United States District Court, N.D. Illinois, Eastern Division
MEMORANDUM OPINION & ORDER
B. Gottschall United States District Judge
the court is the SEC's motion for award of monetary
remedies and for entry of final judgments as to Defendants
Bosko R. Gasich (“Gasich”), Market Ideas, Inc.
(“Market Ideas”), Robert J. Luiten
(“Luiten”), Scott H. Wilding
(“Wilding”), and Skyline Capital Investments,
Inc. (“Skyline Capital”) (collectively, the
“Settling Defendants”) [ECF No. 87.] Also before
the court is the SEC's motion for award of remedies and
for entry of final judgments as to Defendants Diane D. Dalmy
(“Dalmy”) and Ronald Martino
(“Martino”). [ECF No. 89.] For the following
reasons, the SEC's motions are granted.
SEC's Complaint alleges that the Settling Defendants,
Martino, and Dalmy devised and implemented a
“pump-and-dump” scheme involving the stock of
Zenergy International, Inc.
(“Zenergy”). [Complaint, ECF No. 1.] The SEC's
Complaint generally seeks two categories of relief against
the defendants: injunctions and monetary remedies. Soon after
the SEC filed its Complaint, the Settling Defendants entered
into “bifurcated” settlements, by which they
consented to the injunctive relief sought by the
Pursuant to those settlement agreements, the Court entered
partial consent judgments (“Consent Judgments”)
imposing the injunctive relief sought by the SEC. In addition
to entering injunctive relief, the Consent Judgments also
provide a mechanism for resolving, by motion, the SEC's
remaining claims for monetary relief. As a result, the SEC
has filed the instant motion for monetary
relief-disgorgement, prejudgment interest, and civil
the Consent Judgments state that the Settling Defendants
“shall pay … disgorgement of ill-gotten gains
and pre-judgment interest thereon; [and] the amount of the
disgorgement shall be determined by the court upon motion of
the Commission[.]” [See, e.g., Memo. of Law in
Supp. of Mot. for Award Against Settling Defs., Ex. 5 §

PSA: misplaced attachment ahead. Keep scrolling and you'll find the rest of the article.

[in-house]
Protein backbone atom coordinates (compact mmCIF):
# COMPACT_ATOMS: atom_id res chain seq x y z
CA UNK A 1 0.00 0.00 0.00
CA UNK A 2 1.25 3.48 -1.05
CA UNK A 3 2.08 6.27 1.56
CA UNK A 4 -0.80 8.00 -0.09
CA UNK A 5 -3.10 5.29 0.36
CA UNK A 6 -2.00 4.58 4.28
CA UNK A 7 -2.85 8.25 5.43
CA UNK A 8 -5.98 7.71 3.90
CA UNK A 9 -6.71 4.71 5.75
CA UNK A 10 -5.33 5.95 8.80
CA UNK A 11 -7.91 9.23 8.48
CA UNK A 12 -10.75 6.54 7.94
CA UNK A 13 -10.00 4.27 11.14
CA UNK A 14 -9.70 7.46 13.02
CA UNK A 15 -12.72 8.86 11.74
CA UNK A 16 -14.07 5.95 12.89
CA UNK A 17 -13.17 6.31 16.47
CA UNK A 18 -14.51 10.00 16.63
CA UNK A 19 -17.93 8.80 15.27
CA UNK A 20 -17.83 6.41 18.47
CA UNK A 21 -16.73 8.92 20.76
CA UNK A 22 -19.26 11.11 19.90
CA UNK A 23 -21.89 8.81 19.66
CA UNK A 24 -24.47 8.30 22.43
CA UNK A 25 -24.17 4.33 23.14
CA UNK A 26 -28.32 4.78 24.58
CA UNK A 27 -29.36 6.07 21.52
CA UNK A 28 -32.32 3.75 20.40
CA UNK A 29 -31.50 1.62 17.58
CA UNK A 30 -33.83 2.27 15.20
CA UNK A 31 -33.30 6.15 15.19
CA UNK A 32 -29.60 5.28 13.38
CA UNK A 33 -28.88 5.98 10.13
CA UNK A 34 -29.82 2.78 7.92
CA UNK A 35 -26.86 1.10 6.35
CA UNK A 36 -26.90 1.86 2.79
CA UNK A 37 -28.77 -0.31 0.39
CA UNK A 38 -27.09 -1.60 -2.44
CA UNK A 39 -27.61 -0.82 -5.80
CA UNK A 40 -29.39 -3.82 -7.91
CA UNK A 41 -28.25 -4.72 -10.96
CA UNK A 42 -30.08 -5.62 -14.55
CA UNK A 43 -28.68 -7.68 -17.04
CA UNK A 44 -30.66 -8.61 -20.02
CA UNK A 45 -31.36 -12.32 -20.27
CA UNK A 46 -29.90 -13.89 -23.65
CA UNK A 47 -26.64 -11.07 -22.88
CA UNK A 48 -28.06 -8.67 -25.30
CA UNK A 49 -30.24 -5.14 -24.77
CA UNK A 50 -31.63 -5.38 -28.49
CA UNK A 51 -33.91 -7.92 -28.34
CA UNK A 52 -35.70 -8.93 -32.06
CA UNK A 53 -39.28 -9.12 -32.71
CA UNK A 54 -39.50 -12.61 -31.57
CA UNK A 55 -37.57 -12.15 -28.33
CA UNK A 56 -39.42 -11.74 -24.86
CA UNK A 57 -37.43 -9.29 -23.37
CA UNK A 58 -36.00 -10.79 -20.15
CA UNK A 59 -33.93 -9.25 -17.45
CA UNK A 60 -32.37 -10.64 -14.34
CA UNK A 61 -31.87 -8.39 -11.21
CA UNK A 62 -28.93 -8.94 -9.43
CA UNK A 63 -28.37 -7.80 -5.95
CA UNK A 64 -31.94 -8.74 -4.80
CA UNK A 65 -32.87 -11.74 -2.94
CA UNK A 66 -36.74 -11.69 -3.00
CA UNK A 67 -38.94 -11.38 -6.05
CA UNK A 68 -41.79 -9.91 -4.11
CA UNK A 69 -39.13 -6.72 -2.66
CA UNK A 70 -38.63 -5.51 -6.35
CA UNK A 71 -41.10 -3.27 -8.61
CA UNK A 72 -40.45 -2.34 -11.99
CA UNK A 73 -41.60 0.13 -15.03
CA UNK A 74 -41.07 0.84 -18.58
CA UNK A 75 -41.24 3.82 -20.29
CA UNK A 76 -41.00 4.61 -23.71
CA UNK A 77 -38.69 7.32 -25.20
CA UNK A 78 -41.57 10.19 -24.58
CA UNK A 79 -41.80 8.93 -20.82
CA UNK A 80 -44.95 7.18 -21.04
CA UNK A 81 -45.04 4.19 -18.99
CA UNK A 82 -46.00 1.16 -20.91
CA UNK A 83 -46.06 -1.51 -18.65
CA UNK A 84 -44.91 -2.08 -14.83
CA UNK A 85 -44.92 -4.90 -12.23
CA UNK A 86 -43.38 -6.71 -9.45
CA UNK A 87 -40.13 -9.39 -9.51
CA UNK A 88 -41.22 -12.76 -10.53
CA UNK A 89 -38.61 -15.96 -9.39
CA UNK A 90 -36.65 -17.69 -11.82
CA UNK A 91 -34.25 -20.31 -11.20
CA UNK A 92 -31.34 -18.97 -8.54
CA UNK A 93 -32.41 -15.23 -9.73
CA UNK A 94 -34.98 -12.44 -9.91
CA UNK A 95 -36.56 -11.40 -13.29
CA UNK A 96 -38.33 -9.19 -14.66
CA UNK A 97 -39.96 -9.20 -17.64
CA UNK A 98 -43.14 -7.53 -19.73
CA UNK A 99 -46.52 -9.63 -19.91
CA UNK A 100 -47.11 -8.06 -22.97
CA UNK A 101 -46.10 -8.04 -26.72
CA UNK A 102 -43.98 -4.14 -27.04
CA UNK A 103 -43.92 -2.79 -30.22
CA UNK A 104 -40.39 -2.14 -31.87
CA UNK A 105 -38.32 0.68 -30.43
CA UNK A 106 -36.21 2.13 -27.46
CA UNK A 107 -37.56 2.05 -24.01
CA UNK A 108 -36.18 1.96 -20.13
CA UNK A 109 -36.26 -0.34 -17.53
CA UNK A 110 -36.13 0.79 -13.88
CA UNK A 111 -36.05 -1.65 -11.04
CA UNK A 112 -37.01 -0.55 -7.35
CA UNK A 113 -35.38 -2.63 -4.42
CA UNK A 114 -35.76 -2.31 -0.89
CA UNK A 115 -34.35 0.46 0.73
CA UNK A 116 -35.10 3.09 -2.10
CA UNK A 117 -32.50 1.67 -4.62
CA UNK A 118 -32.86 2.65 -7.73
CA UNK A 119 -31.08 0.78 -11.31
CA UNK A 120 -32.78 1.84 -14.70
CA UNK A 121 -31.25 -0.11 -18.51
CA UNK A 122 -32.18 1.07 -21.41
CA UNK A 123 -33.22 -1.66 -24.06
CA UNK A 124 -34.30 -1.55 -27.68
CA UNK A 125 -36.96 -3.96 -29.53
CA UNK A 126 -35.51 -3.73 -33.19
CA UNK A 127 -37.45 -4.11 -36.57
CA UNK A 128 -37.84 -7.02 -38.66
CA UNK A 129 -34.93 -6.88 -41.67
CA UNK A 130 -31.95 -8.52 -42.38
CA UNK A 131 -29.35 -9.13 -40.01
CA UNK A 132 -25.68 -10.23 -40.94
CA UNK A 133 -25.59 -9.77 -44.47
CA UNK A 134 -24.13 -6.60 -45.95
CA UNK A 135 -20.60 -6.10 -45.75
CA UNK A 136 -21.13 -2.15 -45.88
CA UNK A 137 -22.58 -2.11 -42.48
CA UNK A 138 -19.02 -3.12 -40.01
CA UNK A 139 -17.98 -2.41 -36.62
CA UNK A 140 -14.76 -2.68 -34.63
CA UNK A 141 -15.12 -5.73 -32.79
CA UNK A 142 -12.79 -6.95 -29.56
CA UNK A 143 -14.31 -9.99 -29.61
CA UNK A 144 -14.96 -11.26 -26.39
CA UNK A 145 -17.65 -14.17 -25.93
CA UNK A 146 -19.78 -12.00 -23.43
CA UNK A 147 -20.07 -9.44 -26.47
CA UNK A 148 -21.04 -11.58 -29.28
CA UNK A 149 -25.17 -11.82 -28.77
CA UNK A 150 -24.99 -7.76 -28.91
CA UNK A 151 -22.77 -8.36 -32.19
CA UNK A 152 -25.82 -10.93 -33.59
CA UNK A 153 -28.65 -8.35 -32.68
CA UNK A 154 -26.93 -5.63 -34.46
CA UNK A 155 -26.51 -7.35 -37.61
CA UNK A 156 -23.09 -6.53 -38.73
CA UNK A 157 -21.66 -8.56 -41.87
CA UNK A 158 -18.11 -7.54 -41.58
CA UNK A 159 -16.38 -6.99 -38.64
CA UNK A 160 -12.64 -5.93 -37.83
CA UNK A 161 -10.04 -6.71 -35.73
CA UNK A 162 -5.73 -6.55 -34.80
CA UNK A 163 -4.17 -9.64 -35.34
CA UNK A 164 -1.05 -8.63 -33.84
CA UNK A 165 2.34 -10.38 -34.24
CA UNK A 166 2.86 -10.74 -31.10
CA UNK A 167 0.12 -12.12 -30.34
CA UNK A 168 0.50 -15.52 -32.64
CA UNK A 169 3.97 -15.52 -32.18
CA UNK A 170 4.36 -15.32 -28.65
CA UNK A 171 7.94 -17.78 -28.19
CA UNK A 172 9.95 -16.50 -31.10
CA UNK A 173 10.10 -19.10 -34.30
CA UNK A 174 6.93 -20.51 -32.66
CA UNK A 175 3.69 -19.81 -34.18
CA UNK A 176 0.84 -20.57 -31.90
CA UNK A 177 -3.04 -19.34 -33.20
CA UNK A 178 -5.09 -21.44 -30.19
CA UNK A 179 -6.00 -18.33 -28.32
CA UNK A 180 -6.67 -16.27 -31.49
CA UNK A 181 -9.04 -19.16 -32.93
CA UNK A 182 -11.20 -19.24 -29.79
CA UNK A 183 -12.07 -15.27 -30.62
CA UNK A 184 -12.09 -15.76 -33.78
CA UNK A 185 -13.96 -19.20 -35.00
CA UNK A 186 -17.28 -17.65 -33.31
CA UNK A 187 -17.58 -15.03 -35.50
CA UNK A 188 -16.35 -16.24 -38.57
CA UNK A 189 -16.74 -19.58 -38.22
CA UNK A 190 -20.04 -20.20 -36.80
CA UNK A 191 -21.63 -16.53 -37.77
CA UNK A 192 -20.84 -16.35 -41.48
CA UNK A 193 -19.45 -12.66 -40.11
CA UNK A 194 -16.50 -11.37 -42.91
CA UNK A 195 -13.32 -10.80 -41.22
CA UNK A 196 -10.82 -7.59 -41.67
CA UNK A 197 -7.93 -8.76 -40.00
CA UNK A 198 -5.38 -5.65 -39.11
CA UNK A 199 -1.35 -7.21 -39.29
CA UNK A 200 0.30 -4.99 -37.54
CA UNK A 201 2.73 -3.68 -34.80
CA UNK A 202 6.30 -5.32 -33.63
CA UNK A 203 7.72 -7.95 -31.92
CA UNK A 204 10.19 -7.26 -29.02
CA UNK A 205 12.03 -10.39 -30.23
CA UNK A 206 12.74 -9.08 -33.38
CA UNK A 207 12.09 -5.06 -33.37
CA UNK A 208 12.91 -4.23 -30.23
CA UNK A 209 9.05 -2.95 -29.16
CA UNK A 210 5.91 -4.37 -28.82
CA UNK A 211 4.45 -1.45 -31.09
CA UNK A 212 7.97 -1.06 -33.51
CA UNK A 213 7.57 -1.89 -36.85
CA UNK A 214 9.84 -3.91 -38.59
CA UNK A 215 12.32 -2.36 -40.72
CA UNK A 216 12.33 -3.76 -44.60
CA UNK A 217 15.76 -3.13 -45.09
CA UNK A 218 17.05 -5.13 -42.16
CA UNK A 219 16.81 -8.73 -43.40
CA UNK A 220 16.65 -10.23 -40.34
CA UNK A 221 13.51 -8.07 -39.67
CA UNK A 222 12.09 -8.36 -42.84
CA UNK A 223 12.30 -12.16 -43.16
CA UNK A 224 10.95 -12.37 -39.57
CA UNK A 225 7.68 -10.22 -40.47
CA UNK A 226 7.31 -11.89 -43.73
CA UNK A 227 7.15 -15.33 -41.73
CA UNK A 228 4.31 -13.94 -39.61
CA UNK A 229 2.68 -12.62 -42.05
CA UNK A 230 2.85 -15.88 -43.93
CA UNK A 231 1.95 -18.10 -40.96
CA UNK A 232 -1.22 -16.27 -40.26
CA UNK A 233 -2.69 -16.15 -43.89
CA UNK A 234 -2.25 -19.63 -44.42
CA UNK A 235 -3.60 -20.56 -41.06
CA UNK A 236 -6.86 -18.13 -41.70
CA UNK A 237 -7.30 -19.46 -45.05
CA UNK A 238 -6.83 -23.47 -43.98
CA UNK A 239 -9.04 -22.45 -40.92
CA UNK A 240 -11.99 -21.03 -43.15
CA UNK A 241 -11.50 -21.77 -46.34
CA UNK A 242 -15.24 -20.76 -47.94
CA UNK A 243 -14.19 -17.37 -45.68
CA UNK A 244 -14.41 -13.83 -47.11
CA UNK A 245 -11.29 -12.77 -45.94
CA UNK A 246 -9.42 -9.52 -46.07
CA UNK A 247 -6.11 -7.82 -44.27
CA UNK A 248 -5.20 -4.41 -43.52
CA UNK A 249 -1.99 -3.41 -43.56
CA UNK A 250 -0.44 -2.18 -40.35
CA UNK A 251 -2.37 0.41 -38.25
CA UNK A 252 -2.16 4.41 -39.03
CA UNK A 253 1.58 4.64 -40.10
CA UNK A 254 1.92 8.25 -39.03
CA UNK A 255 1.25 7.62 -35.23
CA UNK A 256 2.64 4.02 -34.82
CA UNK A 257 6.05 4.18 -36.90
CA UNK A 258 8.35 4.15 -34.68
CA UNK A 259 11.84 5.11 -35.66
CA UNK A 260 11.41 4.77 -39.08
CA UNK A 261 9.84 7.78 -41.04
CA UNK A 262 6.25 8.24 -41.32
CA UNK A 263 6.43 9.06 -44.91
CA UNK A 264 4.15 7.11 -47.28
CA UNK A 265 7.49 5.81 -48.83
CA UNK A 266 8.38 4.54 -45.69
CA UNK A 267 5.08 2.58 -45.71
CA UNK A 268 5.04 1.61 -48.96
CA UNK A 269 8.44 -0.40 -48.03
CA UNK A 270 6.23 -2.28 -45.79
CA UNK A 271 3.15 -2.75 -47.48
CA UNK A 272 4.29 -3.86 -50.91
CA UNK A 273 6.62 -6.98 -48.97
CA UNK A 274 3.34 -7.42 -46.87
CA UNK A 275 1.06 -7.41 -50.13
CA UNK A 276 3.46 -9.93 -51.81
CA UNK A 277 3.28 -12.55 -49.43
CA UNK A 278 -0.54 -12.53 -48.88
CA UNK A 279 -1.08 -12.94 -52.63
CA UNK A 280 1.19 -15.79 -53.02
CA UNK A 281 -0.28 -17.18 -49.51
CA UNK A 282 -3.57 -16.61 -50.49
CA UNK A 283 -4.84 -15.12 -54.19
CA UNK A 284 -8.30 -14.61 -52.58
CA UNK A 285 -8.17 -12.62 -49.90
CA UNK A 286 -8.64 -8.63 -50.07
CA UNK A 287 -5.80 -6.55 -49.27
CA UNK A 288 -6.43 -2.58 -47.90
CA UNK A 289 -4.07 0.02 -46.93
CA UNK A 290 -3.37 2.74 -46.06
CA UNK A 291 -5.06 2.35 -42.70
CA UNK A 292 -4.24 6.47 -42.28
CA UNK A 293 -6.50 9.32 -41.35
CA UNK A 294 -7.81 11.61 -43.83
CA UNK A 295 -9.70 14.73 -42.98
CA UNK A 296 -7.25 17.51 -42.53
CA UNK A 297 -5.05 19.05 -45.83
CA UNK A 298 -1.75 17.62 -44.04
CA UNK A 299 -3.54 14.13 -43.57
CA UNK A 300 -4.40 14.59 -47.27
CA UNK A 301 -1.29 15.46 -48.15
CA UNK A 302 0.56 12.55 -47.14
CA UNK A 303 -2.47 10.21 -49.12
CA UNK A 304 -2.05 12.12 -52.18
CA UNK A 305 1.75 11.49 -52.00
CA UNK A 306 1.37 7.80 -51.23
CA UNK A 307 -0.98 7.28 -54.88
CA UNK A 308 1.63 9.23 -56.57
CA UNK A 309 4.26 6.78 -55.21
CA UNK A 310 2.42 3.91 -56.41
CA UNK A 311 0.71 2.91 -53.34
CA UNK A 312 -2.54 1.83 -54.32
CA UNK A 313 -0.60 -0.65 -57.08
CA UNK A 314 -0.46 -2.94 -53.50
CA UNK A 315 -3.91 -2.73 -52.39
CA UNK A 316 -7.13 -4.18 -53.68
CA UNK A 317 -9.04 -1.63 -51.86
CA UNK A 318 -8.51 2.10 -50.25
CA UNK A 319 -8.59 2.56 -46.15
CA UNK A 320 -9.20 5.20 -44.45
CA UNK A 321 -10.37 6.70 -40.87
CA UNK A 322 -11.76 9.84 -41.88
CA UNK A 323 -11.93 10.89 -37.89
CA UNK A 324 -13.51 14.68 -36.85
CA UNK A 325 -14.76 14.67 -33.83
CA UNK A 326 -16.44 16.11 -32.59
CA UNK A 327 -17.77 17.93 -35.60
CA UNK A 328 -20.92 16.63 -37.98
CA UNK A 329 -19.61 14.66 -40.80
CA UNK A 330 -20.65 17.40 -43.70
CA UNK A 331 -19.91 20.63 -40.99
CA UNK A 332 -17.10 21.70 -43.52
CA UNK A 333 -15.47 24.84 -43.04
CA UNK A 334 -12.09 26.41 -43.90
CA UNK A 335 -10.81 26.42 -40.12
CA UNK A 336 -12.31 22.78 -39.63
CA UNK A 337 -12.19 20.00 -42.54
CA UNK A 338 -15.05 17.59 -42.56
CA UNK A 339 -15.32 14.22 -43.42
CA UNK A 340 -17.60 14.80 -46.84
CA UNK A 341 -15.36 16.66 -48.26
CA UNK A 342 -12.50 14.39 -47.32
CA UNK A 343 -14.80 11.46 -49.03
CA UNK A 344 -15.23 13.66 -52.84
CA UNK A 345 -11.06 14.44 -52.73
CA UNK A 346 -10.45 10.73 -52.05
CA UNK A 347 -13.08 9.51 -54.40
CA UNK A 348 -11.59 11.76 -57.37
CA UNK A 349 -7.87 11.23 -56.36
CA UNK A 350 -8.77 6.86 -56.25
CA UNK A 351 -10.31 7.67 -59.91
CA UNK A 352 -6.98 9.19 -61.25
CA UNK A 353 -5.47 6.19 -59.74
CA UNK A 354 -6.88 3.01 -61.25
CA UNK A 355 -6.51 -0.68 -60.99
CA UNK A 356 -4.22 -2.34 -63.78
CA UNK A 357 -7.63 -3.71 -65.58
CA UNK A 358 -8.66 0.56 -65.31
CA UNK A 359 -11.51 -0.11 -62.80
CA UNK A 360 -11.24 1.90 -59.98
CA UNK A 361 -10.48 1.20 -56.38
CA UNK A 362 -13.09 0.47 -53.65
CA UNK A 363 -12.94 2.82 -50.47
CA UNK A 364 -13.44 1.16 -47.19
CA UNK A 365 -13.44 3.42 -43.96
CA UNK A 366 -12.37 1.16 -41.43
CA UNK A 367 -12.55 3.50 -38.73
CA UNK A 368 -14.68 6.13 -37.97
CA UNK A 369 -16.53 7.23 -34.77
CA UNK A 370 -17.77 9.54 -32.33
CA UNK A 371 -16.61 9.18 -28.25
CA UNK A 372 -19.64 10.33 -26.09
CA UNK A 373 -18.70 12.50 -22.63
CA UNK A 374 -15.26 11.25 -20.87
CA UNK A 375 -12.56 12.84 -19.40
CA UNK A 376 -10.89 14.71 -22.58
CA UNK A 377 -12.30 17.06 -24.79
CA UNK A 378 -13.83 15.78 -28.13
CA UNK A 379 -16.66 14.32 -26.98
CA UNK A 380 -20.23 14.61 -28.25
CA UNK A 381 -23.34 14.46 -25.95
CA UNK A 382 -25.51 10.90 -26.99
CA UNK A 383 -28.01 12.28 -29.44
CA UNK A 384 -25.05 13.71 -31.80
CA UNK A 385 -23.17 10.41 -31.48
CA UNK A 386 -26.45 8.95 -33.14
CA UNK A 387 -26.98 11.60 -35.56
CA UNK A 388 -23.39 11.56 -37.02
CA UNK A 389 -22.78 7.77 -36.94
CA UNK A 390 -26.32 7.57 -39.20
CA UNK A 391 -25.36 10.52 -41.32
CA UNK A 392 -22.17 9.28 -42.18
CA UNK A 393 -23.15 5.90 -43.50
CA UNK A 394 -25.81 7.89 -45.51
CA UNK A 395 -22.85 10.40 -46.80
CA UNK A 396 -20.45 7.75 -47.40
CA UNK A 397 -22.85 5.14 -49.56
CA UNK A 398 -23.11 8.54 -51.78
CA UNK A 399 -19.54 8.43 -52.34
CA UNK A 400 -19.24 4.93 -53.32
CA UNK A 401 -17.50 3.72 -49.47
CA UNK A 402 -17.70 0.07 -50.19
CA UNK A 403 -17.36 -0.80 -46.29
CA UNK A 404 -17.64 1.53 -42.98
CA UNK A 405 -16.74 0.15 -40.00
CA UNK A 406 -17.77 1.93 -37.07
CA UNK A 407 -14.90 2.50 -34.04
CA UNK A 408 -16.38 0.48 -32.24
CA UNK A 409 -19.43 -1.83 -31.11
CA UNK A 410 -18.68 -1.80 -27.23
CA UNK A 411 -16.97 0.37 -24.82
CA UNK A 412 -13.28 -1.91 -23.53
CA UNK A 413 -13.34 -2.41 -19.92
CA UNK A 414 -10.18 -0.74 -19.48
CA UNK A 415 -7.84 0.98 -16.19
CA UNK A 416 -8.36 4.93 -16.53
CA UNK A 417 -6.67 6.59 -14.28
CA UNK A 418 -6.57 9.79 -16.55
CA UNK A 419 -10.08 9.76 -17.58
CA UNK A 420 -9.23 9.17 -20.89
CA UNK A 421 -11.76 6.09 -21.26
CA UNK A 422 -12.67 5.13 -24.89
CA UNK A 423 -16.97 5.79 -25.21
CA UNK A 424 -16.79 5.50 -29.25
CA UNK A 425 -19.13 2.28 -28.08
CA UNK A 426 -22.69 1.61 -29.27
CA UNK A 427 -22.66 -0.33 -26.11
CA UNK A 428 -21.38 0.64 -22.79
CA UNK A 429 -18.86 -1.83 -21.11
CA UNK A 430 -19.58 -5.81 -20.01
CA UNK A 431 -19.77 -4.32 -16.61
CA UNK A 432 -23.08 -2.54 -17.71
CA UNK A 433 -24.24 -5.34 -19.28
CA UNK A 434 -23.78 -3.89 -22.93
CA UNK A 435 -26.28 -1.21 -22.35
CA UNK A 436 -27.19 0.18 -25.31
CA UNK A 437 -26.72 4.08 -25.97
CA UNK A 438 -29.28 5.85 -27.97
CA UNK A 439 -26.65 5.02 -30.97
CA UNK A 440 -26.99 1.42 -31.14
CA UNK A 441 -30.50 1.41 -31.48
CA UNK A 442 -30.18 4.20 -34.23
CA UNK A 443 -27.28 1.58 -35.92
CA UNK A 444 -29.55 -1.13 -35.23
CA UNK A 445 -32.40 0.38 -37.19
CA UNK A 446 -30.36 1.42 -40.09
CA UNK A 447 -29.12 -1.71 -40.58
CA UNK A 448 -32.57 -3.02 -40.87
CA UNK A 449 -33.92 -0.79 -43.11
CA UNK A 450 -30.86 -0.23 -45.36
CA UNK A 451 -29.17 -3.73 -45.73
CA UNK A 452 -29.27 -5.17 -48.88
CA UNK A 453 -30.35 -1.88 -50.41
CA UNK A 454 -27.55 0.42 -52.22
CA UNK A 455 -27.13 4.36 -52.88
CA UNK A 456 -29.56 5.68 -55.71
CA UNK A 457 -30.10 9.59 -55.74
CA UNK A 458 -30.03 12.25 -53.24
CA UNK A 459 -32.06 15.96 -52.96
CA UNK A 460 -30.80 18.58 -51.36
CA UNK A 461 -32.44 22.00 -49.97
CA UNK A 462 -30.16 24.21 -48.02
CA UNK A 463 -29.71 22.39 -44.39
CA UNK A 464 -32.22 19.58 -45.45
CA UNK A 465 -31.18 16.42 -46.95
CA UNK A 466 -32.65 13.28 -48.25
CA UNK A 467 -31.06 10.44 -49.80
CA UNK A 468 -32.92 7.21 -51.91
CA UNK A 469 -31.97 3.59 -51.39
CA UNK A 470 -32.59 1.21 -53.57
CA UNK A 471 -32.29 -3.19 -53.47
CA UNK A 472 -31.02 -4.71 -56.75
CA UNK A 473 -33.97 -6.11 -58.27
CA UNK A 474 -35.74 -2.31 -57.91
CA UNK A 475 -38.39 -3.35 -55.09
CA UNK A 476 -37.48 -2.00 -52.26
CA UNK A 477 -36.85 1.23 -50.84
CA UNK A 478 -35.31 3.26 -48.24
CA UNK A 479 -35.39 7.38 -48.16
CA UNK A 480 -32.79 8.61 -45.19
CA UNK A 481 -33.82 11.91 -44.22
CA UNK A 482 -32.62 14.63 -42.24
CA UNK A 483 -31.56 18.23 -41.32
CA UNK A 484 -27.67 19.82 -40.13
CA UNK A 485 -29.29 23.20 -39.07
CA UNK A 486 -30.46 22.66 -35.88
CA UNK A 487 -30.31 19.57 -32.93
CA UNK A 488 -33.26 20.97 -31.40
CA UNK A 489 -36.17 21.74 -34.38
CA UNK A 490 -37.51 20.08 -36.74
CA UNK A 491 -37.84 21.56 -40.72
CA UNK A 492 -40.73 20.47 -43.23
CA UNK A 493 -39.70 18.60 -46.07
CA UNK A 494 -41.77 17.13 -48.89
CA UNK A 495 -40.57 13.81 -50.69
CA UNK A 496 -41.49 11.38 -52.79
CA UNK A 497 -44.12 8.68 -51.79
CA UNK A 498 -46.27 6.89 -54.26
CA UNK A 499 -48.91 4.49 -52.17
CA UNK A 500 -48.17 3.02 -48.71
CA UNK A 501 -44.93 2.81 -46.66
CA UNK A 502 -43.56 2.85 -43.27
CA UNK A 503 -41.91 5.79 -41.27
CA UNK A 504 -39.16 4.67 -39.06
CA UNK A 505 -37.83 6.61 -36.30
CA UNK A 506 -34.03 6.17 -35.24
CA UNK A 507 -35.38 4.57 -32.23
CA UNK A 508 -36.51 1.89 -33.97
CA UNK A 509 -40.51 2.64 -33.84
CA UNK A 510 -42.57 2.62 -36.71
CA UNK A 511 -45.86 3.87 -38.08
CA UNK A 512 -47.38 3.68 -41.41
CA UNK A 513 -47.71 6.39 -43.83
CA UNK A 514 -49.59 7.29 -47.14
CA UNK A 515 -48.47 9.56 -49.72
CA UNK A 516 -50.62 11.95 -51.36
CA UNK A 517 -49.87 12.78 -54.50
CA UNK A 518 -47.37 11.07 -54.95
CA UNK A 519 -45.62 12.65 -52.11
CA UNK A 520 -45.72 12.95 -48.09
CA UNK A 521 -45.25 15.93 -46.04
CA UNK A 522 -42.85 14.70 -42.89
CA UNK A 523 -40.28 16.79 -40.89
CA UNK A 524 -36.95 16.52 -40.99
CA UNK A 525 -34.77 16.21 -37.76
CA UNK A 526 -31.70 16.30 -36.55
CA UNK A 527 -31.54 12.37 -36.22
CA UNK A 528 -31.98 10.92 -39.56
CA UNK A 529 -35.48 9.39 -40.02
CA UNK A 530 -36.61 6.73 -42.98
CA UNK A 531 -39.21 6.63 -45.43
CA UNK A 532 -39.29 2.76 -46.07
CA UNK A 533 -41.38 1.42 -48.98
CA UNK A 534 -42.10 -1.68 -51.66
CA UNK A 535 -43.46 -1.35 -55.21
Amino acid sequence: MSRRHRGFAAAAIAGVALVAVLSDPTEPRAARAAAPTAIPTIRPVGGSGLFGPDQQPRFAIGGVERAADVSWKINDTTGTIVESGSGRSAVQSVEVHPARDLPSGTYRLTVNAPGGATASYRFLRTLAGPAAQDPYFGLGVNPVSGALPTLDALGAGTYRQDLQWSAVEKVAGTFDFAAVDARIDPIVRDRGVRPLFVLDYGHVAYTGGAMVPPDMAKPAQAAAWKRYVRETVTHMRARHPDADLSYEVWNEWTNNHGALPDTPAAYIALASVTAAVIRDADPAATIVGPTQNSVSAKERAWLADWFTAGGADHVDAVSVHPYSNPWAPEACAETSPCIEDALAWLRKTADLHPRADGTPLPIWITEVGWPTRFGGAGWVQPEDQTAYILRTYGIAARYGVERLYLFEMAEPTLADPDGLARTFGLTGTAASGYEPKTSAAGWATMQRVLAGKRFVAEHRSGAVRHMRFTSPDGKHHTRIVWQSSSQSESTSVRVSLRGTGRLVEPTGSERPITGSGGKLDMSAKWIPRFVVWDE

VI, ECF No. 88-6.] With respect to civil penalties, the
Consent Judgments for Gasich and Luiten provide that
“the Court shall determine whether a civil penalty
… is appropriate and, if so, the amount of the
penalty.” [Id., Ex. 5 § VI; Ex. 7 §
V.] The Consent Judgment for Wilding and Skyline Capital,
however, provides that they “shall pay … a civil
penalty” in an amount “determined by the
Court.” [Id., Ex. 6 § III (emphasis
added).] The Consent Judgments further provide that, in
connection with the SEC's motion: (a) the Settling
Defendants are “precluded from arguing that they did
not violate the federal securities laws as alleged in the
Complaint” and (b) “the allegations of the
Complaint shall be accepted as and deemed true by the
the only issues remaining for the court to decide with
respect to the Settling Defendants are the amounts of
disgorgement, prejudgment interest and civil penalties to be
imposed. In making this determination, the court will accept
as true the allegations in the Complaint.
has also filed its motion for monetary relief against
Defendants Martino and Dalmy. On September 30, 2015, in
separate orders, the Court granted the SEC's partial
motions for summary judgment against Defendants Martino
[9/30/15 Order, ECF No. 85] and Dalmy [9/30/15 Order, ECF No.
84]. The SEC alleges that Martino and Dalmy were participants
in the “pump-and-dump” scheme involving the stock
of Zenergy. In its September 30, 2015 orders, the court held
Dalmy, a securities lawyer, liable for violating the
registration requirements of Section 5 of the Securities Act
of 1933 (“Securities Act”), both by selling her
own Zenergy stock and by writing false attorney opinion
letters, which enabled numerous other scheme participants to
sell their Zenergy stock. In a separate order, the court also